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Win – Win” situation between landowners, government and the mining industry in the South Pacific

Project Leader: Dr Holger Sommer

Team Members: Prof. Dr. Klaus Regenauer-Lieb (UNSW)
Prof. Elisabeth Holland (PACE-SD)
Prof. Bibhya Sharma (USP)
Dr Sushil Kumar (USP)
Dr. John Lowry (USP)
Dr. Jeremy Hills (USP)
Prof. Mike Petterson (SPC Geoscience Division, Suva, Fiji)
Selina Leo (SLS Resource Group, Fiji)
Neil Kumar (USP)
Numerous postgraduate and BSc and MSc students from the University of the South Pacific

Funding:FJD $50K

Duration: 1st of Nov 2015 – 31st Oct 2018

Overview of Project

Gold and Copper ore deposits are very common in the South Pacific region and are of high economic interest. Yet from a societal aspect they normally return very little to the important infrastructure of these islands. This is mainly due to the fact that the exploration and exploitation threefold:

First, geologist have to map the area of interest, followed by geophysical measurements and finally with drilling. One meter of drilling costs about 200 AU$. Just recently a copper exploration in the Nadi area in Viti Levu, Fiji Island was done. During this exploration about 250 drill cores were taken and the average depth of every drill core is approximately 650 meters. The sampling of the drill cores produces immense costs.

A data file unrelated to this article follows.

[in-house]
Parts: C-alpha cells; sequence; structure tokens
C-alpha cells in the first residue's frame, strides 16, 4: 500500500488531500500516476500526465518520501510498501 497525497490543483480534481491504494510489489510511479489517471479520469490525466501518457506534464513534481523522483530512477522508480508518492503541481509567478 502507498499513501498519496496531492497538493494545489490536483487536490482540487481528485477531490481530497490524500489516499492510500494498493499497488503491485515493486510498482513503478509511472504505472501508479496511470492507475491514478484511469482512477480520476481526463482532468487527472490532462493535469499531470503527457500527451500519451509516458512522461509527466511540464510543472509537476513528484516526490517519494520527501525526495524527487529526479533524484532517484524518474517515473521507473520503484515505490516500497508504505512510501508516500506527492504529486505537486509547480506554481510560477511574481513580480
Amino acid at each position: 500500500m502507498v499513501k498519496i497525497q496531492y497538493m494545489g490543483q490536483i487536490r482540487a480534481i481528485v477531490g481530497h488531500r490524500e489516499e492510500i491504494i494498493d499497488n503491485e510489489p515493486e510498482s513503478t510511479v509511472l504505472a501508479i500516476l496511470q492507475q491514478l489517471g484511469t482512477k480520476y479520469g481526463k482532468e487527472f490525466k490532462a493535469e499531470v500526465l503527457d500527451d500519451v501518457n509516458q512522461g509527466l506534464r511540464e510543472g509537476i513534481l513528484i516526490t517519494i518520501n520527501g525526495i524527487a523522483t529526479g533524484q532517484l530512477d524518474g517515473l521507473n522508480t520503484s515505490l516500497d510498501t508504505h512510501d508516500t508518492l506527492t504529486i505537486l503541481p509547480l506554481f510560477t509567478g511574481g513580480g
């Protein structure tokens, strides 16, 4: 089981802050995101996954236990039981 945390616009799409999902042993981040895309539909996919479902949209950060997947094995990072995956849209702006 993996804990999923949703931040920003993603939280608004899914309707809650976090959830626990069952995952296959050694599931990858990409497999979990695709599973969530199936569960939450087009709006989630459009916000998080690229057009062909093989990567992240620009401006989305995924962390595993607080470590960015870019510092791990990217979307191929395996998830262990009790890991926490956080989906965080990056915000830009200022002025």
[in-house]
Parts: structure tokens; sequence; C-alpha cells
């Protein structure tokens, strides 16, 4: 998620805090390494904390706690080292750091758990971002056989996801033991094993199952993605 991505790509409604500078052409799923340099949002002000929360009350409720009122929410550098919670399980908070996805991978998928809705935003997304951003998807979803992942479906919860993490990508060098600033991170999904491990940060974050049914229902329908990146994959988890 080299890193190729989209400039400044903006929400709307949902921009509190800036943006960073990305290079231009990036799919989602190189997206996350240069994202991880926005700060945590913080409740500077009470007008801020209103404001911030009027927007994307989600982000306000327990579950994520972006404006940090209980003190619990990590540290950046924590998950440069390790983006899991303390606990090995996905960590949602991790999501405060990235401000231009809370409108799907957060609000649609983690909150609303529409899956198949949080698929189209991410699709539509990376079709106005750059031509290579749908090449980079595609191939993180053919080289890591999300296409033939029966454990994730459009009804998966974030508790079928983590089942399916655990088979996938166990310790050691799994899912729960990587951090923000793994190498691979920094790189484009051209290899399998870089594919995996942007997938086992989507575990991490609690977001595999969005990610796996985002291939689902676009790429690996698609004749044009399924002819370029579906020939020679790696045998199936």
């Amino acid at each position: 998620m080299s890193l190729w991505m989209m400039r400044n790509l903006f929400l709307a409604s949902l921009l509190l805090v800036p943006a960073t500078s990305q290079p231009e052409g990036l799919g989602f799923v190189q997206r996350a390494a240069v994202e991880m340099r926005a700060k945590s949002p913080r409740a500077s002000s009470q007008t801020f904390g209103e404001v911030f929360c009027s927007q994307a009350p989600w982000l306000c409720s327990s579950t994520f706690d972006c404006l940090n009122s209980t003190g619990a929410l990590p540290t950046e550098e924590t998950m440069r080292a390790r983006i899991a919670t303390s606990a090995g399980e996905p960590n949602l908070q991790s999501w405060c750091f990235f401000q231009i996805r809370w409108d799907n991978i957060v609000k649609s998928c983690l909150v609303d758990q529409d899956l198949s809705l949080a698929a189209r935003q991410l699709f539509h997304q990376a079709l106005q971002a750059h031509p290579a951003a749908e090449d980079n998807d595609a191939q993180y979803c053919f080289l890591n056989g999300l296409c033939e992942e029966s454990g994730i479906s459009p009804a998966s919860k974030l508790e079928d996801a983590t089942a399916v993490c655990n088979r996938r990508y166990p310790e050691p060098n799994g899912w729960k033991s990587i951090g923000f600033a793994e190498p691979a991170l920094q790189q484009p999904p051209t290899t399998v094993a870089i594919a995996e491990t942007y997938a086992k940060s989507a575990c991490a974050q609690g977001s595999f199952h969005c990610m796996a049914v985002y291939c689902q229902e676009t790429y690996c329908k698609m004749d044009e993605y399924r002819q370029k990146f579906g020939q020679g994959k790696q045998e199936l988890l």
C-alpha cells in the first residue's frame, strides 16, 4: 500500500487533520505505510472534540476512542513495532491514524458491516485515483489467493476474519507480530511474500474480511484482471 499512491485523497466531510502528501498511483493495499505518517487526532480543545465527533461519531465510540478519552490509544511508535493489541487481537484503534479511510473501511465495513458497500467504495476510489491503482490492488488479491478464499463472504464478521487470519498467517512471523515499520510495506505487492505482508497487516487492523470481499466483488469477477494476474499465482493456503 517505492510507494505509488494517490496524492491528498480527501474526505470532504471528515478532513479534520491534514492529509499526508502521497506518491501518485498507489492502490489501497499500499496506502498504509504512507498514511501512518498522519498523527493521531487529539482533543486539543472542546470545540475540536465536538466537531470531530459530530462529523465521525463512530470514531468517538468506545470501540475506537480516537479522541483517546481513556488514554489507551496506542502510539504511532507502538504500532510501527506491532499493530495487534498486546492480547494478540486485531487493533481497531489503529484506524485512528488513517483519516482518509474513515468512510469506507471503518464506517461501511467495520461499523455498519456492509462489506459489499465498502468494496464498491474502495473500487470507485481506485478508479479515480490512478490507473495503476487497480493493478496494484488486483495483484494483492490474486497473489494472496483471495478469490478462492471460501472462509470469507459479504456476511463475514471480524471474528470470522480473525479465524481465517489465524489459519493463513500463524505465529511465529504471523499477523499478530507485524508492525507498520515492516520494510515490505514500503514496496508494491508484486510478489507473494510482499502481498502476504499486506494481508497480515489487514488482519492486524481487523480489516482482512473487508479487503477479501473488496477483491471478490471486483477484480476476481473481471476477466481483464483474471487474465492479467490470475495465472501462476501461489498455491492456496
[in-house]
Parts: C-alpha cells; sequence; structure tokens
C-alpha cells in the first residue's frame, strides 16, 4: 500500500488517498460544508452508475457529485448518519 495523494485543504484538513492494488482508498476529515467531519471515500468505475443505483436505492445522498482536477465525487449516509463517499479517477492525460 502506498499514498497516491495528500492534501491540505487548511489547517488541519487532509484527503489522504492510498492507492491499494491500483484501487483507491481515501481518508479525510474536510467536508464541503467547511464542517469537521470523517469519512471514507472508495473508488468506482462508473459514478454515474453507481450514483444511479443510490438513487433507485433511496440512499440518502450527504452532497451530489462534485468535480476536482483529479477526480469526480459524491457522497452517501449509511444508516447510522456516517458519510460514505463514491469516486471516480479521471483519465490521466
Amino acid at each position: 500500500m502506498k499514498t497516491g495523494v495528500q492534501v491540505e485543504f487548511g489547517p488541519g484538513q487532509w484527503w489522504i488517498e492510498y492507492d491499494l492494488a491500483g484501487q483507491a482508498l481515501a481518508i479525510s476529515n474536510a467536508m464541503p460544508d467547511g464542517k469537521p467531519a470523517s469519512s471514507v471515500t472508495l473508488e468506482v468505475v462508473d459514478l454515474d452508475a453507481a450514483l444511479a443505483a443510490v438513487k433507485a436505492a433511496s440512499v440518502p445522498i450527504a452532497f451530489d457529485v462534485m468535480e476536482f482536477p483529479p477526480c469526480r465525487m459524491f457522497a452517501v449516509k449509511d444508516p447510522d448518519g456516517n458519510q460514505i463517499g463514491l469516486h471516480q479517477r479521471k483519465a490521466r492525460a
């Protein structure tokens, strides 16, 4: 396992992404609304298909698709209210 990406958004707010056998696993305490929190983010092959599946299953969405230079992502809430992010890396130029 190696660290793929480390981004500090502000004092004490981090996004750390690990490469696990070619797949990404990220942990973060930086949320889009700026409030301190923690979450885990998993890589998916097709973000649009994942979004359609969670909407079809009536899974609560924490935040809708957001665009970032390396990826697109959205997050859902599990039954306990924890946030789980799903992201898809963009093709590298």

Second, the operating costs of such a mine are very expensive too as most copper and goldmines are underground mines and an immense amount of energy is needed for operations. For example, the Vatukoula Gold mine in the northern part of Viti Levu needs 20 000 litres of diesel per day. Not only is this very expensive, it is also not environmentally friendly because of the high CO2 production caused by burning of the diesel.

Third, post operation of a gold or copper mine, the foreign mining company leaves and the citizens/communities in the South Pacific are left behind with high rates of unemployment and a barren and desolate land and infrastructure. Academic outcomes are to create an international research group regarding geothermal power in the South Pacific. These will be resulting in numerous international peer reviewed journals regarding fluid rock interaction in the investigated area.

 
 

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